Jack laid the remote down in his lap and laced his fingers behind his head. After a few moments, he smiled. A few seconds later, he laughed.
Sam raised her head from her book and glanced at the television screen. She sat cross legged on the couch, leaning on the arm, taking advantage of the light coming in from the window. Jack lounged on the couch next to her, his long legs stretched out in front of him, bare feet resting on the coffee table. He'd been channel surfing for most of the afternoon.
On the screen, two young men were sitting on a couch in a haphazard living room, playing what looked to be a rousing game of rock, paper, scissors.
"What's that?" She scowled at the TV.
"What's it about?"
"Dunno. I just surfed onto it."
"Click the 'info' button."
Sam reached into her husband's lap and grabbed the remote. She unerringly found the correct button with her thumb and clicked it, watching as the blue banner flared across the top of the television.
"The Big Bang Theory." She read out loud.
Jack laughed again, pointing at the screen. "Click that blue thing off—I can't see."
"Wait—I want to see what this is."
Jack listened to the laugh track as Sam scanned the information about the show. "Come on, Sam."
"Sam." He extended a hand, and she slapped the remote into it. He clicked the clear button, and the blue banner disappeared. He found himself smiling, then laughing again as the young man explained the basics of rock, paper, scissors.
"What's so funny about it?"
"They're geeks." He gestured with one hand towards the TV. "See? Geeks. Playing rock , paper, scissors. It's comedy."
"So, is it funny because they're geeks, or funny because what they're saying is humorous and you appreciate their repartee?"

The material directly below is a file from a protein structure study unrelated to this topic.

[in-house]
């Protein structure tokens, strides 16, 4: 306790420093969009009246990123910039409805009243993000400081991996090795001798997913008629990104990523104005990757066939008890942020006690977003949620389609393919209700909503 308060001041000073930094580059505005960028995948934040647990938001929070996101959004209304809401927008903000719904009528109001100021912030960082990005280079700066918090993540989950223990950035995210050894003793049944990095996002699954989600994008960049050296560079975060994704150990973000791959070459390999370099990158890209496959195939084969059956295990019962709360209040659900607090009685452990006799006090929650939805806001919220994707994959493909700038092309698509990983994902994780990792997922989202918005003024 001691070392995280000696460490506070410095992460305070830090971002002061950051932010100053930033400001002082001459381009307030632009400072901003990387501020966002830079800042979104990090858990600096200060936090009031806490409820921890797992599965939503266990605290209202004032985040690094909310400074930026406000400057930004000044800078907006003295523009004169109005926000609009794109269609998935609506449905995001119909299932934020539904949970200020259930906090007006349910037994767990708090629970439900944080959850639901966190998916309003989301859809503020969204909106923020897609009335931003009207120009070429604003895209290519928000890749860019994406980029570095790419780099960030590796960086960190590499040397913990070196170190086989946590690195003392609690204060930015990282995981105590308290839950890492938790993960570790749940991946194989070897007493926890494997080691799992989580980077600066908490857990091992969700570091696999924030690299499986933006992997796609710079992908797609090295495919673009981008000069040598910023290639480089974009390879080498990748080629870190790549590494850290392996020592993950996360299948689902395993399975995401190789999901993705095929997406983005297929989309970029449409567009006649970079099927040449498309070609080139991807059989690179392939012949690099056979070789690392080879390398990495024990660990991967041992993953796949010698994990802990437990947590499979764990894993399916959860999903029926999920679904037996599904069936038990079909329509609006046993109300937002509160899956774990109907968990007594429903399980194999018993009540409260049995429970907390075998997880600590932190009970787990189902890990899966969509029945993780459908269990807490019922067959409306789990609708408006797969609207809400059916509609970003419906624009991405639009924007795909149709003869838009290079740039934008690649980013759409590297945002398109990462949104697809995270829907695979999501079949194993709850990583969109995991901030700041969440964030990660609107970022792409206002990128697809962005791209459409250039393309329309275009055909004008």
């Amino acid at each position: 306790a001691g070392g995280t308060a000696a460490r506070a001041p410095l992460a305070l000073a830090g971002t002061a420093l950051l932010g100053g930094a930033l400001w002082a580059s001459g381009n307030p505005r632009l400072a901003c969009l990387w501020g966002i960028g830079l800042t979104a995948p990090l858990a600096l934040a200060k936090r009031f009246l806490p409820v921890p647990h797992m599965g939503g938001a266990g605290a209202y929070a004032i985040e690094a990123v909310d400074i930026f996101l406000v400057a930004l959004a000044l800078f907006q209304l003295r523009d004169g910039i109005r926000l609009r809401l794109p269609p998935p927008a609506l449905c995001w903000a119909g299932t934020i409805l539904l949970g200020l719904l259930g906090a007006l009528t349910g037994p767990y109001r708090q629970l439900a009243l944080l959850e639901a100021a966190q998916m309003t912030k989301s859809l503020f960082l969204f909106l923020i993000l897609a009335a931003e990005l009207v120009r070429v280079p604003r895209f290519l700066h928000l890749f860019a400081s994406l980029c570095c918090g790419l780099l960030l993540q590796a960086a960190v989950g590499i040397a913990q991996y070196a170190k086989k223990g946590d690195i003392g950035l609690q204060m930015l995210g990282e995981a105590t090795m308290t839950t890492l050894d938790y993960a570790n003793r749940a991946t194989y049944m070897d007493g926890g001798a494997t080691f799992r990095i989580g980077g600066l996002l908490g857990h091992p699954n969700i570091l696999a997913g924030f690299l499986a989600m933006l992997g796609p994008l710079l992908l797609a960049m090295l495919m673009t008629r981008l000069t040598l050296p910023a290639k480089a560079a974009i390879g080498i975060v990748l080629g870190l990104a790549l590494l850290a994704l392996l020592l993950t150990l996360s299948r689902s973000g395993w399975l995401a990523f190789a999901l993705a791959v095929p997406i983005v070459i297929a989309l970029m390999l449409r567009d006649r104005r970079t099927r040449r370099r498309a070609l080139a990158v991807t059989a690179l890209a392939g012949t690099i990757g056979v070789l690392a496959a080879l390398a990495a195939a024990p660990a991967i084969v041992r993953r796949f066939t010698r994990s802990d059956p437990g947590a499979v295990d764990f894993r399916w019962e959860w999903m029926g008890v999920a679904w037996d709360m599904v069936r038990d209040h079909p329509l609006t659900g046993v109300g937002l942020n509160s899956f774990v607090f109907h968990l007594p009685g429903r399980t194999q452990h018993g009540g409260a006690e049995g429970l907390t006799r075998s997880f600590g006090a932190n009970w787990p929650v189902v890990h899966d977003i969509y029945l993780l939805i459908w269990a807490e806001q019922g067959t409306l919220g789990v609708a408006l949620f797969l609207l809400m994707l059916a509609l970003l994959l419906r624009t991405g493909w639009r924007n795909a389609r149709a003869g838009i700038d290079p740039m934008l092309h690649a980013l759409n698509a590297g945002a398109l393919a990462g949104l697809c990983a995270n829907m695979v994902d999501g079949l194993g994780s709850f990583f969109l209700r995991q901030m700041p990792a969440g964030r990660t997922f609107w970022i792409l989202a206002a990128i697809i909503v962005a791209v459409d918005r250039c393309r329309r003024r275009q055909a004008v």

Jack threw her a sideways look, then returned his attention to the screen. "They're geeks. What's not funny about geeks? They're hilarious. It's like monkeys. They're just funny."
Sam closed her book with a snap. "Jack."
"This is me not being hilarious."
"Huh?" He looked over at her again. "What are you talking about?"
She tilted her head to one side, her blue eyes just the tiniest bit narrower than normal. "What am I?"
"My beautiful wife?" He raised his eyebrows, fought the urge to flick a look back over to the screen. But she had that expression on her face. The one that said she wasn't amused. Exactly the same look she'd been wearing on that planet with those Genghis Khan wanna-bes and that blue dress she'd had to wear.
He sometimes wished he'd brought that outfit home. It had looked like fun, so to speak.
But he digressed.
"I'm not following."
"What else am I, Jack?"
"And a Doctor."
His eyes found their way back to the TV screen, where the guys were now arguing over additional moves available to them in the rock, paper, scissors game. Lizard? Spock?
Jack had thought that the "extra" move in that game was dynamite.
His attention recaptured, he laughed as the geekier of the two geeks explained the new additions to the game, complete with motions. His hand, completely against his will, gestured towards the screen and he found himself saying, "Yes! You see? That's why geeks are funny!"
He looked over to his wife, to punctuate his point, but her look had gone from foreboding to plainly fuming. "Let me get this straight. Geeks are funny. Like monkeys?"
"What—you don't think they're funny?"
"Geeks or monkeys?"
"Which one's funnier?"
Jack thought about it, decided, then answered. "Both—they're equally entertaining."
"Funny to laugh with or at?"
"There's a difference?"
"Oh, yes." His wife had started to sound something like him lately. He wasn't sure it was a good thing.
The mood in the room had gone from companionable warmth to something cold, dark and treacherous. He had a feeling that he'd said something wrong, but what, he couldn't quite figure out.
Rapidly, he reviewed the conversation in his head, staring at his feet on the coffee table. He'd been pleasantly channel surfing, Sam sitting nearby, reading her latest scientific tome. He'd stumbled across a show that had looked interesting—it had made him laugh.